Evaporated cane juice, a term usually used to inform about sweeteners derived from the fluid extract of sugar cane, is present on the ingredient lists of many products we see on grocery store shelves. However, newly finalized FDA guidance on use of the term “evaporated cane juice” (“ECJ”) as an ingredient in food labels may change things.  Specifically:

FDA’s present view is that “such sweeteners should not be declared on food labels as ‘evaporated cane juice’ because that term does not accurately describe the basic nature of the food and its characterizing properties (i.e., that the ingredients are sugars or syrups) . . . .  Moreover, the use of ‘juice’ in the name of a product that is essentially sugar is confusingly similar to the more common use of the term ‘juice’ – ‘the aqueous liquid expressed or extracted from one or more fruits or vegetables, purees of the edible portions of one or more fruits or vegetables, or any concentrates of such liquid or puree’ (21 CFR 120.1(a)).  Thus, the term ‘evaporated cane juice’ is false or misleading because it suggests that the sweetener is ‘juice’ or is made from ‘juice’ and does not reveal that its basic nature and characterizing properties are those of a sugar.”

Continue Reading FDA Finally Decides that “Evaporated Cane Juice” Is Misleading Consumers

As any company making and selling food products knows, late last year FDA requested information and comments regarding the appropriate use of the term “natural” for food – the Agency asked what types of processing make that claim misleading, or does the food have to be completely unprocessed?  Does natural connote “healthy” and is it confused with “organic” and should it be associated only with certain nutritional benefits?  And a host of other questions intended to help the Agency determine whether it can (or will) take the next step towards establishing a regulatory definition of “natural” on food products.  Tuesday May 10th was the last day to submit comments to FDA’s Natural Docket – now closed, this docket is indicating that it received over 7,600 individual comments.  So it will not be a small task for the Agency to review and consider all of those thousands of comments – but they’ve already decided to wade into another complex and important food claim, in this case the claim “healthy.” Continue Reading Just as the Comment Period for “Natural” Ends, FDA Announces Intent to Re-Examine What It Means to Be a “Healthy” Food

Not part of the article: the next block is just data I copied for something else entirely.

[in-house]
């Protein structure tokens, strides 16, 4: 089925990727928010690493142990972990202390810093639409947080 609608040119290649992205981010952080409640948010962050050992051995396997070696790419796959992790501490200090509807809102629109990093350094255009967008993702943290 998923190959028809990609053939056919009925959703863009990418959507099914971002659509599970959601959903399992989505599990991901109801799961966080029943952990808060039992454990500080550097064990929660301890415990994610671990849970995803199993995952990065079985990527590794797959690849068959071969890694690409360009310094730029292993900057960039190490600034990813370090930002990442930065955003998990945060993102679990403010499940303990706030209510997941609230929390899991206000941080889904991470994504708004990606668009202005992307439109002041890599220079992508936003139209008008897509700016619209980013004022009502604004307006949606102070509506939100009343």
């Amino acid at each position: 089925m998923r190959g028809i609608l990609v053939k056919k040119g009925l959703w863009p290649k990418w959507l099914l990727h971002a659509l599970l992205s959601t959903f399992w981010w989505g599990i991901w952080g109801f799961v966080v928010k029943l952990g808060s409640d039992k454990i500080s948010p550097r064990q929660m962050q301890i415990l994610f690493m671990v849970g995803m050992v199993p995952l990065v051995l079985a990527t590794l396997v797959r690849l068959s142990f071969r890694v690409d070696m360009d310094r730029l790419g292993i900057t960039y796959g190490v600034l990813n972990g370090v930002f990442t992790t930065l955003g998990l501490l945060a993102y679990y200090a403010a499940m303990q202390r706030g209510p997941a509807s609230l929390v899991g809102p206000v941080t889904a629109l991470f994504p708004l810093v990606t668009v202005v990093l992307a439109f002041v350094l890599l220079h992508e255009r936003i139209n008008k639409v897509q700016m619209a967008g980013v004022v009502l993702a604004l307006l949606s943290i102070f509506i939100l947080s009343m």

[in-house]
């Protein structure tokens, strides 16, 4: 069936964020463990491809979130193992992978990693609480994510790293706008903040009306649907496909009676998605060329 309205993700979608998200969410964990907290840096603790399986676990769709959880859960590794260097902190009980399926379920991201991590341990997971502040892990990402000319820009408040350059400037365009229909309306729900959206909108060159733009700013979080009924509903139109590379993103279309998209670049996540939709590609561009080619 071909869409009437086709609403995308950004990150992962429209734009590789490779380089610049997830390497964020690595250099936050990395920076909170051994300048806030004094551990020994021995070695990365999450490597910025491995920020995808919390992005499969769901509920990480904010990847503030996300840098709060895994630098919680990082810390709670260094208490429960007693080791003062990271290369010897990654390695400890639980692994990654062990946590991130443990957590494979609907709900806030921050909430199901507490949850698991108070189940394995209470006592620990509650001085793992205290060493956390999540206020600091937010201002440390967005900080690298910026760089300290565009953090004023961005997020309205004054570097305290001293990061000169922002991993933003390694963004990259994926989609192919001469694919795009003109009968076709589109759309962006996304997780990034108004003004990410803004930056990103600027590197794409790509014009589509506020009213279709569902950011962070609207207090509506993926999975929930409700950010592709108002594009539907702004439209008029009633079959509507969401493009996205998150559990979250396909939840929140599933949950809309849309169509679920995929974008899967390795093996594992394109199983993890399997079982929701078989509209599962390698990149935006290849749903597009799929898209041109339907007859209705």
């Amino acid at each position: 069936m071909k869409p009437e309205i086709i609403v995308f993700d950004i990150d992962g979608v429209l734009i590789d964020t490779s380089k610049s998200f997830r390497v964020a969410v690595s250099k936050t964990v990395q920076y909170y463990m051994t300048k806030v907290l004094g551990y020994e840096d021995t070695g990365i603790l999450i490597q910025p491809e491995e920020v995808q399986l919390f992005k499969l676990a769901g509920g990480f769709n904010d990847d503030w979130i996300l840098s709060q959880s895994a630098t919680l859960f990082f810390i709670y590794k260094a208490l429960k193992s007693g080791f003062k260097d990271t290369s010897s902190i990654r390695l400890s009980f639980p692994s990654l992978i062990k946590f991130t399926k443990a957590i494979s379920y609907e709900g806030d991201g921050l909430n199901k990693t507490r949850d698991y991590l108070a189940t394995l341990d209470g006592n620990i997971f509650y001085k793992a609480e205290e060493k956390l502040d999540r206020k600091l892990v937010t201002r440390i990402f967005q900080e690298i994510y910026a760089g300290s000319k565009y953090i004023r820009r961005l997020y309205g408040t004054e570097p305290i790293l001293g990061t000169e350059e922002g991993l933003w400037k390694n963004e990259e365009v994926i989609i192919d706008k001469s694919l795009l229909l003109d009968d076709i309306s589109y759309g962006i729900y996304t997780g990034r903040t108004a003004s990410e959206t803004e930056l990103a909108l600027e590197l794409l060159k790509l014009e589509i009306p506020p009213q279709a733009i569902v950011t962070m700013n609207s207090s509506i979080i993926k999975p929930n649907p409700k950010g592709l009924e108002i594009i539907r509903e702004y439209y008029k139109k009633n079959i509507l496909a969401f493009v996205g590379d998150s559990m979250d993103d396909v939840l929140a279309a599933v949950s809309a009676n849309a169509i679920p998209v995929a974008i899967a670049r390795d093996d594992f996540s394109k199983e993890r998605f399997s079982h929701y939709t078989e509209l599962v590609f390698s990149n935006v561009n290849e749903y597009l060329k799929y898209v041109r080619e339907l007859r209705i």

On July 1, 2016, Vermont’s Act 120 will require food manufacturers to indicate in the labeling of all products regulated by FDA when the food has been produced with the use of genetic engineering (GE).  Unless Congress acts with unusual swiftness to pass federal legislation regarding GE or “GMO” food labeling that preempts conflicting state or local laws, Vermont’s law will result in the beginning of patchwork legislation among the states on this issue.  The effect of such legal patchwork will likely lead to confusion among consumers and manufacturers alike – and has forced food manufacturers to grapple with the question of whether to change the labeling for all their nationally distributed products to comply with Vermont’s law or to switch to non-GE food ingredients to avoid having to comply at all.  Among other things, manufacturers are concerned that compliance will significantly increase the costs of production, which will be passed on to consumers.

Law360 recently featured an article written by my colleagues Joanne Hawana and Benjamin Zegarelli  regarding the sudden urgency surrounding GE labeling.  The article provides a great overview of the current GE labeling state of affairs.  You can check it out here.

In the wake of the Senate’s defeat of legislation that would have preempted state-mandated GE ingredient labeling on food products, a new trend is emerging, as one food manufacturer after another announces that they will voluntarily label bioengineered ingredients contained in their national food product lines.  The chain reaction began less than two weeks ago, with General Mills’s announcement that it will label all its products in compliance with Vermont’s law.  That announcement was followed by similar statements from Mars and Kellogg’s last Monday and by ConAgra Foods the following day. Continue Reading Post-Senate Vote, Major Food Manufacturers Choose to Label Genetically Engineered Foods

genetically engineered food labelingThe latest salvo in the legislative food fight over genetically engineered (GE) ingredients came from the Senate, where Agriculture Committee Chairman Pat Roberts (R-KS) has introduced a bill that would instruct the Secretary of Agriculture to create a voluntary food labeling standard for bioengineered foods. Perhaps most importantly, this voluntary federal standard would preempt conflicting state laws, including Vermont’s that requires GE labeling starting on July 1st of this year. Roberts’s bill also proposes that the Secretary launch an educational campaign touting the economic, nutritional, humanitarian, and scientific benefits of biotechnology. Although the bill is still in draft form, it’s slated for an Ag Committee mark-up next week.

Shortly after the bill was introduced, it was swarmed with public comment from outside Congress. Continue Reading New GE Ingredient Labeling Bill Intensifies Food Fight in Congress